In this engaging novel, children’s book author Davis Garner has hit rock bottom: he’s been diagnosed with HIV, been evicted from his almost-bare apartment, and his reputation as a writer has suffered at the fate of his last two, poorly-written books. When a friend helps him get a job as a technical writer on an Antarctic-bound research vessel, Davis at first suffers the insecurity of not knowing anything at all about the job he is supposed to be doing. He soon realizes that his shipmates are not all they’re cracked up to be, either, from the stern network administrator Maureen, to the electrical tech Worm, to the handsome scientist Artaud. Davis spends his days aimlessly wandering the ship, inventing a weekly list of his accomplishments, and playing game after game after game of solitaire on his computer. He balances the need to make the money for his HIV medication with his loathing for the job and for how it takes him away from writing his new children’s book. But when he is tapped as the marine tech investigating whether the seismic technology is causing marine animals to beach themselves, he finds himself in the middle of a very polarizing issue. Meanwhile, Maureen has stolen the superior scientific work of Artaud’s ex-wife for him to pass off as his own, Worm has had a surprisingly successful one-time hook-up with the object of his affection, Maureen, and the less said about Artaud’s hairy sidekick Jerry, the better. In the end, Davis, Maureen, and Worm team up to bring Artaud’s sinister plans to sell the scientific research to oil companies to light, barely escaping a triple-murder in the process. Kenry’s fourth novel shows his chops as a consummate weaver of stories, able to hook the reader early and reel him in with one whale of a tale. A perfect read for a leisurely week at a seaside resort. (Kensington Books)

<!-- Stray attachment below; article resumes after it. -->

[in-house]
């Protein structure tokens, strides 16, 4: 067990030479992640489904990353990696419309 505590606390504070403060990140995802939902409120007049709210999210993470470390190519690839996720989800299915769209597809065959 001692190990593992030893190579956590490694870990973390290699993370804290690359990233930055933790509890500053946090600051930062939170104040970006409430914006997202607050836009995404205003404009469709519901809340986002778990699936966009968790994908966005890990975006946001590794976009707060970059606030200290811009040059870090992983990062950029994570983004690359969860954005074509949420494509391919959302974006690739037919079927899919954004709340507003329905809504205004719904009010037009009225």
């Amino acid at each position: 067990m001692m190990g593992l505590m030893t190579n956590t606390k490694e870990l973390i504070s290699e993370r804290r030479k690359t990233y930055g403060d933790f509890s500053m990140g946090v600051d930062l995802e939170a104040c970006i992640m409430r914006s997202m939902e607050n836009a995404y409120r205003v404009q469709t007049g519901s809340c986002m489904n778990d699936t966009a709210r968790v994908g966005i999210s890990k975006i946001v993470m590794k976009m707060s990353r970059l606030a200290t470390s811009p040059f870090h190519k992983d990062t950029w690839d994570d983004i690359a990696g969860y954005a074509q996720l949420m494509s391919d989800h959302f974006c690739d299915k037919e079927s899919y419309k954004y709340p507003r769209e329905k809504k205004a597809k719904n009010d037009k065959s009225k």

"The Difference Between You and Me" (Madeleine George)